Thursday, 4 October 2012

Sudan, Sahel zone - grassland & scrub, R. Atbara, E. Sudan, 15ºN - By Peter Dare


Sudan, Sahel zone -  grassland & scrub, R. Atbara, E. Sudan, 15ºN                                                              Annual rainfall  400 mm

R. Atbara gorge at Khashm’el Girba - looking downstream to the north (winter)          


Nearby grassland and nomad caravan after the rains (September 1958)    

The Atbara river is an important route for Palaearctic migrants in autumn; significant southerly movements up-river towards nearby Ethiopia were observed in early mornings and evenings.  Small flocks of Purple Heron, White-winged Black Tern, [Gull-billed Tern], Alpine and Common Swifts and European Roller; also, a few Grey Heron, European Swallow and Sand Martin. Migrants feeding/resting in this area included Montagu’s and Marsh Harriers, Blue-cheeked Bee-eater, European Hoopoe (plentiful); in scrub were Masked Shrike, Woodchat Shrike, Red-backed Shrike, Thrush-Nightingale, Spotted Flycatcher, Olivaceous and Willow Warblers, Chiffchaff and Lesser Whitethroat.

Resident and migratory African species near this gorge or in acacia bush habitats comprised: Cattle Egret, Abdim’s and Marabou Storks, Hooded, Rűppell’s and Lappet-faced Vultures,  Fish Eagle (a territorial pair), Tawny Eagle, Black Kite, Chanting Goshawk, Red-billed and Grey Hornbills, Spurwing and Blackhead Plovers, Red-eyed (Guinea) Pigeon, Long-tailed Dove, Black-billed Wood Dove, White-browed Coucal, Blue-naped Mousebird, Common Pearl-spot Barbet, Little Bee-eater, Abyssinian Roller, Ethiopian Swallow, Shining Sunbird, Rosy Fire-Finch and Rock Bunting. Rainy season species included Bateleur Eagle, White-fronted and Carmine Bee-eaters, and Long-tailed Nightjar (on the road after dark), Pied Crow, Grey and Golden Sparrows, Northern Masked Weaver, Crimson-rumped Waxbill, Red-cheeked Cordon-bleu, Pin-tailed Whydah and Sudan Paradise Whydah. In the district, Red-faced Quelea bred in a huge colony in dense Acacia mellifera scrub (see next section).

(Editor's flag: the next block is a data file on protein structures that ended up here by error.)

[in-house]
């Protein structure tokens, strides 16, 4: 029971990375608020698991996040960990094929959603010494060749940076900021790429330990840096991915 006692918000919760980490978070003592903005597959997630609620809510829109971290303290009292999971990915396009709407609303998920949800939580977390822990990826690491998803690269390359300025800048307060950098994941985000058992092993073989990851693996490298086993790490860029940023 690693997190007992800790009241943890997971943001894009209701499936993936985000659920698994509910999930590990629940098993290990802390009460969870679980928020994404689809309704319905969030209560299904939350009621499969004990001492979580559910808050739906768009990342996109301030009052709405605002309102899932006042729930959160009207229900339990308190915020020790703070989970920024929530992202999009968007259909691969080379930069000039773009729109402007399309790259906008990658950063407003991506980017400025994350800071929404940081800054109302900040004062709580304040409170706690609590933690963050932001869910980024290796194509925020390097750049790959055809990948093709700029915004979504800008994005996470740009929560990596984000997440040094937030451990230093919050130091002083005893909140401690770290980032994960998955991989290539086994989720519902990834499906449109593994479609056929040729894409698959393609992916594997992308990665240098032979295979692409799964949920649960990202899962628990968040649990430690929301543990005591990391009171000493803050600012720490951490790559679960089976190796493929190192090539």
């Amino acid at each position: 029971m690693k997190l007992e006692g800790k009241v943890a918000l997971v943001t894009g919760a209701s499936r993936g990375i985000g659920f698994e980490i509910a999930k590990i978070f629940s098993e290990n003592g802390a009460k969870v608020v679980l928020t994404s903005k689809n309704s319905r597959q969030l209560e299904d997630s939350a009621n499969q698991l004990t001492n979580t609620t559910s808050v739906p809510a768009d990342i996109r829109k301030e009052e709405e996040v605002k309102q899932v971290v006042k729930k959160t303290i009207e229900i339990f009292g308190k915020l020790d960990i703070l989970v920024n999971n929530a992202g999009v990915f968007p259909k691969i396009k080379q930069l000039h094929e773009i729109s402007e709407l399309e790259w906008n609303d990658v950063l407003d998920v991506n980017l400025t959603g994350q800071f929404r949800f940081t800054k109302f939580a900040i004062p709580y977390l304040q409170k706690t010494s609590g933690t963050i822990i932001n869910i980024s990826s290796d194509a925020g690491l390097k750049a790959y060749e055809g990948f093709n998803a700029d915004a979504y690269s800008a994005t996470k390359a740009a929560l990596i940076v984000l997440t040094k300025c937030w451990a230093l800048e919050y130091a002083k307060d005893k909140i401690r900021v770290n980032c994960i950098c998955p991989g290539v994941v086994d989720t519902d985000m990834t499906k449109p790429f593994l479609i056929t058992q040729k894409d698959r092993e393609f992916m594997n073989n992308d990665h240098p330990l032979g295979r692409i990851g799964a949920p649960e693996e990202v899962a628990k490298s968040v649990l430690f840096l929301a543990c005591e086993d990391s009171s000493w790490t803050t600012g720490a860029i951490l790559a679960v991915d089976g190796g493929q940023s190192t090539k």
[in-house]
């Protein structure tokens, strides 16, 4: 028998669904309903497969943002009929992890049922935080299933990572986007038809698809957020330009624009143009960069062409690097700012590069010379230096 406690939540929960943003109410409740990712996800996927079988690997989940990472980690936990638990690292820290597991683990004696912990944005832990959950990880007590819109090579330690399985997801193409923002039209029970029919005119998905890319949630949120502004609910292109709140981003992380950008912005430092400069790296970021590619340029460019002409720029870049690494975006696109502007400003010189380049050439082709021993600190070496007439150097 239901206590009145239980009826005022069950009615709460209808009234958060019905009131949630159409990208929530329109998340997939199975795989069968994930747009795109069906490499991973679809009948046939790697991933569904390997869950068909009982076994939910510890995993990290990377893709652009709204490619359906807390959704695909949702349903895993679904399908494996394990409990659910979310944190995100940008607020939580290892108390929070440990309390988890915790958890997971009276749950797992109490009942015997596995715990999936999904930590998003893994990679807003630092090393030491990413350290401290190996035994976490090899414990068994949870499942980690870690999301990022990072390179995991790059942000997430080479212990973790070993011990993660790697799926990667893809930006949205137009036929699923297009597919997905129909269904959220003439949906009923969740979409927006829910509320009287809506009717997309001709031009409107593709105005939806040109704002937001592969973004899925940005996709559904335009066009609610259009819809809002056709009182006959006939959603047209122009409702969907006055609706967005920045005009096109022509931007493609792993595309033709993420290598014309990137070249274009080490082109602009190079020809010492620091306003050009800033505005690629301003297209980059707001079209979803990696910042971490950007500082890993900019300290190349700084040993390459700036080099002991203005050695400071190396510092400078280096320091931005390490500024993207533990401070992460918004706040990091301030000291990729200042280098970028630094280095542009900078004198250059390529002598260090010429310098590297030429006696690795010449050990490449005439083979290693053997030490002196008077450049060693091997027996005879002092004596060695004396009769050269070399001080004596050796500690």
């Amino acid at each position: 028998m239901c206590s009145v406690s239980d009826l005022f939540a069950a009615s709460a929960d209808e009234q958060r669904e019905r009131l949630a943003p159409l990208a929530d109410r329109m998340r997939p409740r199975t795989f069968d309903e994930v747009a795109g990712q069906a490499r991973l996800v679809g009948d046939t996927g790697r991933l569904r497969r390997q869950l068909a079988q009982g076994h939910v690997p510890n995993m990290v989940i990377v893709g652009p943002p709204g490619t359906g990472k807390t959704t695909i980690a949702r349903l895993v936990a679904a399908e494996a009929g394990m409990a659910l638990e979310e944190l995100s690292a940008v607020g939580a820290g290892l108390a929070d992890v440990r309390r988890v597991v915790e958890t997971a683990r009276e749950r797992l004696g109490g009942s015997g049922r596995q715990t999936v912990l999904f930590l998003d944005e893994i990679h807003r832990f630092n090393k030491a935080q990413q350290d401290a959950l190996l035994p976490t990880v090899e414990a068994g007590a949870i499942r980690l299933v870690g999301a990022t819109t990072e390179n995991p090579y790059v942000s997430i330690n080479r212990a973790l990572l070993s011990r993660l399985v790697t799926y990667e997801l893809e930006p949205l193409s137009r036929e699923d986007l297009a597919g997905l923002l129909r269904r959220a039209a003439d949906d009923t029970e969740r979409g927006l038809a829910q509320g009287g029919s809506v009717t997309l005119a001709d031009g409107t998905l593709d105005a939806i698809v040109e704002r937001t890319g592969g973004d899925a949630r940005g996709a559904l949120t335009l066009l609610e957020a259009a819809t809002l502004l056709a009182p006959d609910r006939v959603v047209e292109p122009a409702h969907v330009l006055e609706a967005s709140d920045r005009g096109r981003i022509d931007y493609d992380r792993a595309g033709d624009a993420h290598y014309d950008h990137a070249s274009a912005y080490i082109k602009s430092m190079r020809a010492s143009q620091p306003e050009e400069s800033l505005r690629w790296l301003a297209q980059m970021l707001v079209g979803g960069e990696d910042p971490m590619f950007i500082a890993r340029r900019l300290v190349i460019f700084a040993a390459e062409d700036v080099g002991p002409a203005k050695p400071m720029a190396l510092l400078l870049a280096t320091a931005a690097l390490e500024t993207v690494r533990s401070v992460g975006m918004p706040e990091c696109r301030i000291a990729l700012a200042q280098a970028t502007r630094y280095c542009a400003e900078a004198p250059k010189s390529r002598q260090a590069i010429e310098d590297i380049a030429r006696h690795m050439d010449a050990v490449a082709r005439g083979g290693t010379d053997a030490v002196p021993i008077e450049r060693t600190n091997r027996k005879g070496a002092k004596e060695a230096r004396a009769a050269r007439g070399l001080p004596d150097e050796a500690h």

Footnote:  In the 1960s the river was dammed here to provide gravity-fed water to a huge new irrigation scheme covering c.2,000 km² (200,000 ha) of the eastern Butana plain (from top left of picture). This scheme, like those along the Blue Nile, would be expected to attract many migrants.      

P.J.Dare 2010


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